Lawmakers in Kosovo has approved a new government led by Prime Minister Avdullah Hoti by a razor-thin majority, ending months of political turmoil.
On June 3, Hoti, a 44-year-old economics professor and former finance minister, secured 61 votes in the 120-seat parliament. A total of 24 lawmakers voted against, with one abstention.
The leftist-nationalist Vetevendosje (Self-Determination) party did not participate in the vote.
As the vote took place, a small number of Vetevendosje supporters protested outside the parliament building, calling for early elections. Some of them tried to enter the parliament building but were turned away by police.
Hoti’s new fragile coalition government, formed between the center-right Democratic League of Kosovo (LDK) and two former opposition groups and parties representing ethnic minorities, will now attempt to move Kosovo forward on stalled normalization talks with neighboring Serbia while dealing with the economic impact of the coronavirus pandemic.
"I feel responsible to the deputies, to the citizens, and to the constitution for the tasks that await us," Hoti told the assembly.
Kosovo, a former province of Serbia, declared independence in 2008 in a move rejected by Belgrade. Both Serbia and Kosovo are under pressure from the United States and the EU to strike a comprehensive agreement.
Hoti said the dialogue between Kosovo and Serbia on reaching a deal is essential to the interests of Kosovo and that the opposition should participate in the process.
"We should all be together in the dialogue because a successful end is in the interest of everyone in Kosovo," the new prime minister said.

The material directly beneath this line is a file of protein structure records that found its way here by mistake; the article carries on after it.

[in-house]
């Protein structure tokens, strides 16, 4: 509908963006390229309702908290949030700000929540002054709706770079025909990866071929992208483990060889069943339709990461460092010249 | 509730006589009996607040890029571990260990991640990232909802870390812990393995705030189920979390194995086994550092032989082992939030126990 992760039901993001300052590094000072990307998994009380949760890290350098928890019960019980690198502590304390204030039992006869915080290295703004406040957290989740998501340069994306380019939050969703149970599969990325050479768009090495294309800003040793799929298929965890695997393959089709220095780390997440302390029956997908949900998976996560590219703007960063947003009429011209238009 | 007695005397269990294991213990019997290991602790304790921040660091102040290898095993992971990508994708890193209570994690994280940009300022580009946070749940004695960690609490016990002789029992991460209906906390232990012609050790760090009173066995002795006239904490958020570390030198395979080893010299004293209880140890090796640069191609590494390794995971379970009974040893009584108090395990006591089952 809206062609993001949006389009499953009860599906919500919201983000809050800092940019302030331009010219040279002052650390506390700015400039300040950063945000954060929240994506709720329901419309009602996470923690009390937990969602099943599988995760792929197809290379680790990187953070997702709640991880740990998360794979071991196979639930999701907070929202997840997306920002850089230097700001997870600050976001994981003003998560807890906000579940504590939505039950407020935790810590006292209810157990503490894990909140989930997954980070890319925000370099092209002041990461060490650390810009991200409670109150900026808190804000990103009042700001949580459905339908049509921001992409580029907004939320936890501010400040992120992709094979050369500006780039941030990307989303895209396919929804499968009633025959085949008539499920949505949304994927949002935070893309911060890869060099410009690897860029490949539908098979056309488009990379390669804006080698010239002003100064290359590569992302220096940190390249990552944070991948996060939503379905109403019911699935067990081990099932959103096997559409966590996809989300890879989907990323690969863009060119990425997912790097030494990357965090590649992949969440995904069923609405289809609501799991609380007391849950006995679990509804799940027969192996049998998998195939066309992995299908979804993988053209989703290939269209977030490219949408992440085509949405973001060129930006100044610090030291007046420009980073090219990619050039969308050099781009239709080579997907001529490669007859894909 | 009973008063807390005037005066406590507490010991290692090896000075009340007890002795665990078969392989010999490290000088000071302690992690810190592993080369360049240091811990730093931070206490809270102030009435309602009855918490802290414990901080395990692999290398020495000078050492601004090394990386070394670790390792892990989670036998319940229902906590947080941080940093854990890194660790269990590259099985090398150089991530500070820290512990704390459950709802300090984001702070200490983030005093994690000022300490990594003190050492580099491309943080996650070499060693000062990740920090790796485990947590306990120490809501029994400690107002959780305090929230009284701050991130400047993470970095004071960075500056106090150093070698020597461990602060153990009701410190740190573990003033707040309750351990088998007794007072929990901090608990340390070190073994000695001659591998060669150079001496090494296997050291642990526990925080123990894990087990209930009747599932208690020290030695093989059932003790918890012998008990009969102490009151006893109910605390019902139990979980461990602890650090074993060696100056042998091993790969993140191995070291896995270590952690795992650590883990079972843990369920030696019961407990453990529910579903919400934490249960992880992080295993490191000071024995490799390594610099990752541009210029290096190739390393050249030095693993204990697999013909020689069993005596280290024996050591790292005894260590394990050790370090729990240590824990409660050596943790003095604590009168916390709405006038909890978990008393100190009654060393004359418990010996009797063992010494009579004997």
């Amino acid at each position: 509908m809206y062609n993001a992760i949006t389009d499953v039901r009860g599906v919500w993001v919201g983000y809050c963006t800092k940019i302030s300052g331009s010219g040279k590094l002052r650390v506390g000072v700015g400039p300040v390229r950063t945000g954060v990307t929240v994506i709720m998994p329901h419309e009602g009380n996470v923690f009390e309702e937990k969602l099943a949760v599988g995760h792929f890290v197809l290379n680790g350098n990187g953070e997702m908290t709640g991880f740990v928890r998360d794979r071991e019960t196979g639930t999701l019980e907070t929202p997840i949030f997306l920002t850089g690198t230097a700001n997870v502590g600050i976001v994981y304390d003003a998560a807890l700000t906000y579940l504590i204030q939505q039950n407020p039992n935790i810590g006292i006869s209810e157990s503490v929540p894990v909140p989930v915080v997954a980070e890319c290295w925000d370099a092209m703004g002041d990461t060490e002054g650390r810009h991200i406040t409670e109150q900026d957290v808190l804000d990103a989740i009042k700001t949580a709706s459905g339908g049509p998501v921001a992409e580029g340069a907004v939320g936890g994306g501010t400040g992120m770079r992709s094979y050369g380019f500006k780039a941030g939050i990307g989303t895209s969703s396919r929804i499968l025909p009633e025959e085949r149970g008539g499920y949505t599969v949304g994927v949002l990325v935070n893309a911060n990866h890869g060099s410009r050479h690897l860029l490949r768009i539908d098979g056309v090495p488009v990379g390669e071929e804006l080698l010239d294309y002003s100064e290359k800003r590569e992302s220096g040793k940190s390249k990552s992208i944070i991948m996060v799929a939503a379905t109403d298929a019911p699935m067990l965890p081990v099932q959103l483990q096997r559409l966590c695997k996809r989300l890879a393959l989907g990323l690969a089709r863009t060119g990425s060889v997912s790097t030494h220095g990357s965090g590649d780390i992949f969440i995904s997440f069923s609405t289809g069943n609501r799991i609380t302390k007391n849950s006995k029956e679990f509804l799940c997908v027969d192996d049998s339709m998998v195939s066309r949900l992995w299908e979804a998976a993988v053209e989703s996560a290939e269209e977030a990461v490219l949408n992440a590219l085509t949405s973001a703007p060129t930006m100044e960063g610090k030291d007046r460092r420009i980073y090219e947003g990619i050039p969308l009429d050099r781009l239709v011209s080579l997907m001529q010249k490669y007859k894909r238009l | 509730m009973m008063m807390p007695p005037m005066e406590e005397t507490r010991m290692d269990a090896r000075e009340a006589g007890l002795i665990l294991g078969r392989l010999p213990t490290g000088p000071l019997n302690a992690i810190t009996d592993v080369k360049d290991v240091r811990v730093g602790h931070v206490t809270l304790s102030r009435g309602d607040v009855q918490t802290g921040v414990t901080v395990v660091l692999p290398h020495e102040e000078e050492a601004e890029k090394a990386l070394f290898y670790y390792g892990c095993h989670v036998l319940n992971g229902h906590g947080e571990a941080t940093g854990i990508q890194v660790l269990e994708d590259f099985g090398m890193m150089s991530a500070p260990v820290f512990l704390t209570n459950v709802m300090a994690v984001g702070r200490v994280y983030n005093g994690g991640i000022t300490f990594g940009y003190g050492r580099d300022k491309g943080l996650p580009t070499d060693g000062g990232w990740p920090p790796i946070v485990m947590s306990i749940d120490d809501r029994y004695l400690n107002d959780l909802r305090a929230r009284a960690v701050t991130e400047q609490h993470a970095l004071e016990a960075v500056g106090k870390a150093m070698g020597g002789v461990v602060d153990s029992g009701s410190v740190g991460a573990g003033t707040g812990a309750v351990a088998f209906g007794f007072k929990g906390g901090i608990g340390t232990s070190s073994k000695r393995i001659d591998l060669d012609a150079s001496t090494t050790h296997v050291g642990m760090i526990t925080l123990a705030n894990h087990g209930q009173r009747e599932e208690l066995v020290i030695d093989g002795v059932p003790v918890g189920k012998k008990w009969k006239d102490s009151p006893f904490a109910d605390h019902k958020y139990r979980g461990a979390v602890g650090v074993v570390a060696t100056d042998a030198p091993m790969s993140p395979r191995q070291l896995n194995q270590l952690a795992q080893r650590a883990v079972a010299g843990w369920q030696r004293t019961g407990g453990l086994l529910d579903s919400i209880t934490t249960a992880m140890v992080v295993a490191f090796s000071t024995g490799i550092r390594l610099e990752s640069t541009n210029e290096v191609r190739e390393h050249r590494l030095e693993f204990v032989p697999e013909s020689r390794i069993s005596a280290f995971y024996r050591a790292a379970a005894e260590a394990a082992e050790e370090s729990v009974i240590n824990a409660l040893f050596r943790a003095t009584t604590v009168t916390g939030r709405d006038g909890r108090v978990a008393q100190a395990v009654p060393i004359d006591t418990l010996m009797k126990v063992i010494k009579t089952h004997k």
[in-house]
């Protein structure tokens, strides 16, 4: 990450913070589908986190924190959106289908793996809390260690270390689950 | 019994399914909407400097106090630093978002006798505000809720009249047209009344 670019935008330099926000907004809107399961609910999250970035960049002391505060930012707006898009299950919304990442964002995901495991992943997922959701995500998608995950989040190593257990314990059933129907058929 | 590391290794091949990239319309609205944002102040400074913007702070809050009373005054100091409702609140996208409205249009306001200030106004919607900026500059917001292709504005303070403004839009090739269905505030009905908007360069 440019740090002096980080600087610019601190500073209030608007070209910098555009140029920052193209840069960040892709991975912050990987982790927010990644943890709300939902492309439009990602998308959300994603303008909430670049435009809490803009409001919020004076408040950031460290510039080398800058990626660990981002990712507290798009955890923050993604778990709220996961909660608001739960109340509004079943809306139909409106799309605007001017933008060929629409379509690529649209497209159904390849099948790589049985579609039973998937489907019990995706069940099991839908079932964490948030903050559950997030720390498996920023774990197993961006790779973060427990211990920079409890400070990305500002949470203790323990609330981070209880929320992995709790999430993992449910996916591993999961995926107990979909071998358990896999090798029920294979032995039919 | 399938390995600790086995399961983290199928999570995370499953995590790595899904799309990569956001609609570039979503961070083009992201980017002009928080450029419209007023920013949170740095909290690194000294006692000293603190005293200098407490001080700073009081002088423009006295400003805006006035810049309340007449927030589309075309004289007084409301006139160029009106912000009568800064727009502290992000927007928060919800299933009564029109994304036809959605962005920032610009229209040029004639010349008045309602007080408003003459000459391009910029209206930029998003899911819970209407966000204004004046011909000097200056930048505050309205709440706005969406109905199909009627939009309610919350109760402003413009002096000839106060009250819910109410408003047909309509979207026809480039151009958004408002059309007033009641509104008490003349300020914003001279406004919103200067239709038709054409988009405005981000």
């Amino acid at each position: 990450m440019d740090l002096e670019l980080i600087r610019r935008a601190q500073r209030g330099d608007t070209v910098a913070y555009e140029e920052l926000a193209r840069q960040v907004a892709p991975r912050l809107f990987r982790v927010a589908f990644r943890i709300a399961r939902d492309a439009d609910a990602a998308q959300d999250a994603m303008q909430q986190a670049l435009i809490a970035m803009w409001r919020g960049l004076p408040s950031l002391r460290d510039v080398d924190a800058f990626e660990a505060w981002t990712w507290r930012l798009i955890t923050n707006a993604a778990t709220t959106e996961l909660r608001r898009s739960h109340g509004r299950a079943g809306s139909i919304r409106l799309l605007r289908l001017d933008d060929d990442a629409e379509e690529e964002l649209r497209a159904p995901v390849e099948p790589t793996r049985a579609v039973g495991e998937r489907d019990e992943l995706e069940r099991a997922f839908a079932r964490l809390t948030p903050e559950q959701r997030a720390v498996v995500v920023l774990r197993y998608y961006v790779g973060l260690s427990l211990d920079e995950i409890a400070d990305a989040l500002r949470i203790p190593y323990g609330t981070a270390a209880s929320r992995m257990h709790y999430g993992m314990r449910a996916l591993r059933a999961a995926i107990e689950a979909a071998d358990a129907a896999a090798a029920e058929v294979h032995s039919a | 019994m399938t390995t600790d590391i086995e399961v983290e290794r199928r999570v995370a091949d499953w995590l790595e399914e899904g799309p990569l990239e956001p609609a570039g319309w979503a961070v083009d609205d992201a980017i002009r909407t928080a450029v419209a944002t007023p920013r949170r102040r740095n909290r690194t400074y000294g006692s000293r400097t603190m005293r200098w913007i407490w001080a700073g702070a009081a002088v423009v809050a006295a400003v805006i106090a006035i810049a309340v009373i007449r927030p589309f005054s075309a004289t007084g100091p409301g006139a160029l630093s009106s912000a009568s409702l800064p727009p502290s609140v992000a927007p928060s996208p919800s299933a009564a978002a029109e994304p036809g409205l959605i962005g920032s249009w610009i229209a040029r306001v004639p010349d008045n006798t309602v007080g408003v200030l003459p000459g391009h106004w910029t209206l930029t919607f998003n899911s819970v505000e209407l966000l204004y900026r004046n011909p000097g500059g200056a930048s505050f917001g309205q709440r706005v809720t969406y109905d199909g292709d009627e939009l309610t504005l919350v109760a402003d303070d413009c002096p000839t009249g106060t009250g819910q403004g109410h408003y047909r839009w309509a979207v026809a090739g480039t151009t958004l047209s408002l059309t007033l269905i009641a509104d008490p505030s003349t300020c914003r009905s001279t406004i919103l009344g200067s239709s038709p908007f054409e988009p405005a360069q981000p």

Hoti stressed that any agreement with Belgrade will be based on reciprocal recognition, which he said will help ensure long-term stabilization of Kosovo and guarantee future membership in the United Nations, NATO, and the European Union.
He also spoke about Kosovo’s partnership with the United States and the European Union, saying the role of the two is inseparable in the dialogue with Serbia. He said the United States and the EU must be involved in both reaching an agreement and in implementing it.
Vetevendosje, the party of Hoti’s predecessor, former Prime Minister Albin Kurti, has accused Washington and Kosovar President Hashim Thaci of working in tandem to remove him from power in order to push through a deal with Serbia. Both Washington and Thaci deny the accusations.
The LDK initially partnered with Kurti after coming in second place behind Vetevendosje in elections in October, but the union fell apart after the LDK held a no-confidence motion against Kurti in March.
Kurti demanded new elections, but the Constitutional Court ruled that a new government could be formed without a vote, giving Hoti a path to the premiership.
Hoti said there had been an unprecedented campaign against the United States, adding that anti-Americanism had been what he called the greatest damage that has happened to Kosovo in 30 years of efforts for freedom and independence.
“Taking responsibility for running the government today, when our strategic relations with international partners have been disrupted by populist policies, is a great challenge and requires great commitment,” he said.
"We have no dilemmas with America or anyone else. For us, a partnership with the United States has no alternative," Hoti added.
But he said the fight against the coronavirus pandemic and economic reconstruction after the health crisis, however, are the main priorities of the new government. Other priorities include the implementation of reforms and the fight against organized crime and corruption.
Both the EU and the U.S. Embassy in Pristina welcomed the new government.
“The EU-facilitated dialogue is the only way to turn Kosovo’s European future into a reality for its citizens,” EU foreign policy chief Josep Borrell and Enlargement Commissioner Oliver Varhelyi said in a statement.
The U.S. Embassy said it looked forward to working with Hoti’s government “to continue important work on peace, justice, and prosperity, including efforts to strengthen regional relations and combat COVID-19."